An appropriate international currency - gold, dollars, or SDRs?
Crisis Chronicles: The Man on the Twenty-Dollar Bill and the Panic of 1837
President Andrew Jackson was a 'hard money' man. He saw specie--that is, gold and silver--as real money, and considered paper money a suspicious store of value fabricated by corrupt bankers. So Jackson issued a decree that purchases of government land could only be made with gold or silver. And just as much as Jackson loved hard money, he despised the elites running the banking system, so he embarked on a crusade to abolish the Second Bank of the United States (the Bank). Both of these efforts by Jackson boosted the demand for specie and revealed the soft spots in an economy based on hard ...
Crisis Chronicles: Defensive Suspension and the Panic of 1857
Sometimes the world loses its bearings and the best alternative is a timeout. Such was the case during the Panic of 1857, which started when a prestigious bank in New York City collapsed, making all banks suddenly suspect. Banks, fearing a run on their gold reserves, started calling in loans from commercial firms and brokers, leading to asset sales at fire-sale prices and bankruptcies. By mid-October, banks in Philadelphia and New York suspended convertibility, meaning they would not allow gold to be withdrawn from their vaults even while all other banking services continued. Suspension then ...
Crisis Chronicles: The Gold Panic of 1869, America’s First Black Friday
Wall Street in the late 1860s was a bare-knuckles affair plagued by robber barons, political patronage, and stock manipulation. In perhaps the most scandalous instance of manipulation ever, a cabal led by Jay Gould, a successful but ruthless railroad executive and speculator, and several highly placed political contacts, conspired to corner the gold market. Although ultimately foiled, they succeeded in bankrupting several venerable brokerage houses and crashing the stock market, causing America?s first Black Friday.
Implied volatility from options on gold futures: do statistical forecasts add value or simply paint the lilly?
Consistent with findings in other markets, implied volatility is a biased predictor of the realized volatility of gold futures. No existing explanation?including a price of volatility risk?can completely explain the bias, but much of this apparent bias can be explained by persistence and estimation error in implied volatility. Statistical criteria reject the hypothesis that implied volatility is informationally efficient with respect to econometric forecasts. But delta hedging exercises indicate that such econometric forecasts have no incremental economic value. Thus, statistical measures of ...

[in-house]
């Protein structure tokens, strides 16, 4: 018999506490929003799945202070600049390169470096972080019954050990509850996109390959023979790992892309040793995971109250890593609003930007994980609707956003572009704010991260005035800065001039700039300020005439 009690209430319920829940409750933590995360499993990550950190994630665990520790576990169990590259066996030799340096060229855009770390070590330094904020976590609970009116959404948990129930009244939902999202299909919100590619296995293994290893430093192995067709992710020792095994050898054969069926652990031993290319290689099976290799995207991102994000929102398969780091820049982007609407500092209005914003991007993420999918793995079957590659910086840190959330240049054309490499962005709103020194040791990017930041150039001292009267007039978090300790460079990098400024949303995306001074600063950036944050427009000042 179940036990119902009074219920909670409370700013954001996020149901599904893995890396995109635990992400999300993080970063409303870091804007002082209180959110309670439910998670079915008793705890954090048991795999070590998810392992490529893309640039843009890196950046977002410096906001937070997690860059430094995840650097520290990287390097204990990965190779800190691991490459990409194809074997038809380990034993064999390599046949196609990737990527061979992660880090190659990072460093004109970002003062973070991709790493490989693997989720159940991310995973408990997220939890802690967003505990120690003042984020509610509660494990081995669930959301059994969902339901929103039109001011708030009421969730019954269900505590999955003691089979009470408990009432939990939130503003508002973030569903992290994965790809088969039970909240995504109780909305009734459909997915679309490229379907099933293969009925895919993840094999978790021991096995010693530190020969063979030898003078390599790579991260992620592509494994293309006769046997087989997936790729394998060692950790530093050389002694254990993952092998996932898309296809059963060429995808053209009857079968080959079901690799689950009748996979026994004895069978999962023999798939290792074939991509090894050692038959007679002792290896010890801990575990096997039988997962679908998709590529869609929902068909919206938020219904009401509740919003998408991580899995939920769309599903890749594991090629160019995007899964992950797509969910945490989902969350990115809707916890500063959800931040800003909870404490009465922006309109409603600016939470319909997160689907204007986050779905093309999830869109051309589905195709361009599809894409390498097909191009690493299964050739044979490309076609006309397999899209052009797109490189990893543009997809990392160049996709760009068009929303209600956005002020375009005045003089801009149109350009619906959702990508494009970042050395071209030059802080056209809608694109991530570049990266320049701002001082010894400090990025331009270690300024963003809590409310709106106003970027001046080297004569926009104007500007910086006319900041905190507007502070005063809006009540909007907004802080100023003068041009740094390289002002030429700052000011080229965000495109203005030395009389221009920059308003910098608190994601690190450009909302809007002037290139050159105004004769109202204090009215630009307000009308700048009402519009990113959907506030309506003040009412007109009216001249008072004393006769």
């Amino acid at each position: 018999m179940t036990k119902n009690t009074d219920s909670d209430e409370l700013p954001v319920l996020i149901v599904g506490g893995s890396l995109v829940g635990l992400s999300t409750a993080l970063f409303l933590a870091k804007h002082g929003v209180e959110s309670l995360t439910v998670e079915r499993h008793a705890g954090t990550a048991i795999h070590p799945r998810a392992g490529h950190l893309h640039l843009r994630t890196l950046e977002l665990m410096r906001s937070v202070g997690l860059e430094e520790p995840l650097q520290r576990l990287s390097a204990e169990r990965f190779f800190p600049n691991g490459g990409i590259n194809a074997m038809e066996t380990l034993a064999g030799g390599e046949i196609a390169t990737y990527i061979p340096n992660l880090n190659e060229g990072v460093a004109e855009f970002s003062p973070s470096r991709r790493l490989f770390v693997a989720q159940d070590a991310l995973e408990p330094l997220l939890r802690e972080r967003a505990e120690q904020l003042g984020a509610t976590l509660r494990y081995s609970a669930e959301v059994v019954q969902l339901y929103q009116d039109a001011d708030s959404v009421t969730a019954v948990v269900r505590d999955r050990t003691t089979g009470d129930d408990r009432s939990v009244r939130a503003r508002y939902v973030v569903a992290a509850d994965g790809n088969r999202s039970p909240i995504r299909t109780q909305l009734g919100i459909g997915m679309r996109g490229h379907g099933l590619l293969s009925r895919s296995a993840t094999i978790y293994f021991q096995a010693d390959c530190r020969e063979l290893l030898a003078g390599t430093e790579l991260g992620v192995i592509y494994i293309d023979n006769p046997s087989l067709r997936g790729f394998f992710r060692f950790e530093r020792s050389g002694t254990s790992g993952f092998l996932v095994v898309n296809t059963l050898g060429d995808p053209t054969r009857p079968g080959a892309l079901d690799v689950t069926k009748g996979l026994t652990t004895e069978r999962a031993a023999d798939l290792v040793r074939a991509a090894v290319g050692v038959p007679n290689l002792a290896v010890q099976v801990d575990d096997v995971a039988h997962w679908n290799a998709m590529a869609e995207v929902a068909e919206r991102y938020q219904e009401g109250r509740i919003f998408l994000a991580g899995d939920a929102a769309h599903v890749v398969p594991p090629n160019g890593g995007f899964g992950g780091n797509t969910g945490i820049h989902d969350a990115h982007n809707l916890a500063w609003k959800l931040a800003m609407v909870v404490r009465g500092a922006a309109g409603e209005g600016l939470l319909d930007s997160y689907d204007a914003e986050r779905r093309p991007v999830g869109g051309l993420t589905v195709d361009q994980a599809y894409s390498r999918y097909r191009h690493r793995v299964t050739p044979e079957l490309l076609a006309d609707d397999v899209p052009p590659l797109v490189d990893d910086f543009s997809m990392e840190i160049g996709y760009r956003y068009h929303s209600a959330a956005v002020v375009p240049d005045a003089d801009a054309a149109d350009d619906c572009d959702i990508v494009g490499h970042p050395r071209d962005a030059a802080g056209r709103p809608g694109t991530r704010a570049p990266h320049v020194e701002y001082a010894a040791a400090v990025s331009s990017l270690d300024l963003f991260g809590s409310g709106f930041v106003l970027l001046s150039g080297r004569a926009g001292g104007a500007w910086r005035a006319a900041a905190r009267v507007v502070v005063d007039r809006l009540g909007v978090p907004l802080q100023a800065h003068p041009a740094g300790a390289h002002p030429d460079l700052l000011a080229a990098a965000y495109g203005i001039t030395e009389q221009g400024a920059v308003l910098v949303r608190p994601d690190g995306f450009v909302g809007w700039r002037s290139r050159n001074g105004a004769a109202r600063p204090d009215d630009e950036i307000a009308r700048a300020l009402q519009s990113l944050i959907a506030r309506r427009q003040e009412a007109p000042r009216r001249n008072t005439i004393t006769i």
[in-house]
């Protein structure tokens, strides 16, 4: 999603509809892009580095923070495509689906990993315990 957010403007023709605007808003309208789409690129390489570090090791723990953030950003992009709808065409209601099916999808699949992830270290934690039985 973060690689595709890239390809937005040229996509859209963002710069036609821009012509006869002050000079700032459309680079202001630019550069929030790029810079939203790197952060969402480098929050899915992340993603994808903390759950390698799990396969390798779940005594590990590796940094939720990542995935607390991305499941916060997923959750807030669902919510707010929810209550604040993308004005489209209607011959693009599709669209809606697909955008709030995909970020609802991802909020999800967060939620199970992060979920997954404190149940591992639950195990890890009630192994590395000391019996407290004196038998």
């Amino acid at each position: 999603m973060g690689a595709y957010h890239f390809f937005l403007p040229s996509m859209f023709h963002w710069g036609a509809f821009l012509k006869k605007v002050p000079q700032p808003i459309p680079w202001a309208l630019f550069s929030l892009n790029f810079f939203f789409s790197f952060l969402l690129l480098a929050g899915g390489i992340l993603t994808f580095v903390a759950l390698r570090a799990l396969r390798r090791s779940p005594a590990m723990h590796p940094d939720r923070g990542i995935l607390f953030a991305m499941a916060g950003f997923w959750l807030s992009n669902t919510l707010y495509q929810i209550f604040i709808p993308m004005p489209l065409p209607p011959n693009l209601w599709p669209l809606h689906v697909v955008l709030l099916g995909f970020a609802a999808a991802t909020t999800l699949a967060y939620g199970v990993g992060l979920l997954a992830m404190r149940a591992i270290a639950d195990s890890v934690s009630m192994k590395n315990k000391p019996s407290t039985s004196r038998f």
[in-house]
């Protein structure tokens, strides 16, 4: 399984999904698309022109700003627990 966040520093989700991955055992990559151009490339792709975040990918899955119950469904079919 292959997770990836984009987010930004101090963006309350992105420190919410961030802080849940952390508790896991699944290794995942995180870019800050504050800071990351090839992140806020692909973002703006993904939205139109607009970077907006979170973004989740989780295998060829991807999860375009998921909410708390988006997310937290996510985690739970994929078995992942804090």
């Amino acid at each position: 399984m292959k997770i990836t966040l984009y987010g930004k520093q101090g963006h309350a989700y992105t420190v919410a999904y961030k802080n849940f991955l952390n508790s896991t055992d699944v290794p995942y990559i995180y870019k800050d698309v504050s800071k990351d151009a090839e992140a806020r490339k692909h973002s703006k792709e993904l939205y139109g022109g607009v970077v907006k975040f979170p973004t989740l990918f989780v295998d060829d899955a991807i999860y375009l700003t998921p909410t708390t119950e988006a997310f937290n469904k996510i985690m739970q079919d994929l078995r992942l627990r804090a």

A model of bimetallism
Bimetallism has been the subject of considerable debate: Was it a viable monetary system? Was it a desirable system? In our model, the (exogenous and stochastic) amount of each metal can be split between monetary uses to satisfy a cash-in-advance constraint, and nonmonetary uses in which the stock of uncoined metal yields utility. The ratio of the monies in the cash-in-advance constraint is endogenous. Bimetallism is feasible: we find a continuum of steady states (in the certainty case) indexed by the constant exchange rate of the monies; we also prove existence for a range of fixed exchange ...
Can government gold be put to better use?: Qualitative and quantitative policies
Gold has both private uses (depletion uses and service uses) and government uses. It can be obtained from mines with high extraction costs (about $300 per ounce) or from above ground stocks with no extraction costs. Governments still store massive stocks of gold. Making government gold available for private uses through some combination of sales and loans raises welfare from private uses by removing two types of inefficiencies. For given private uses, there is a production inefficiency if costless government gold is withheld while costly gold is taken from mines. There are use inefficiencies ...
Monetary effects of the treasury sale of gold
Economic history : Gold among the 'Heels
News of gold discoveries pulled in experts, captains of industry, money, and miners to the sleepy backwater that was early 19th century North Carolina.
Federal Reserve : An anchor of gold : how the gold standard works in theory and practice
Related links : https://www.richmondfed.org/-/media/richmondfedorg/publications/research/econ_focus/2010/q2/federal_reserve_weblinks.cfm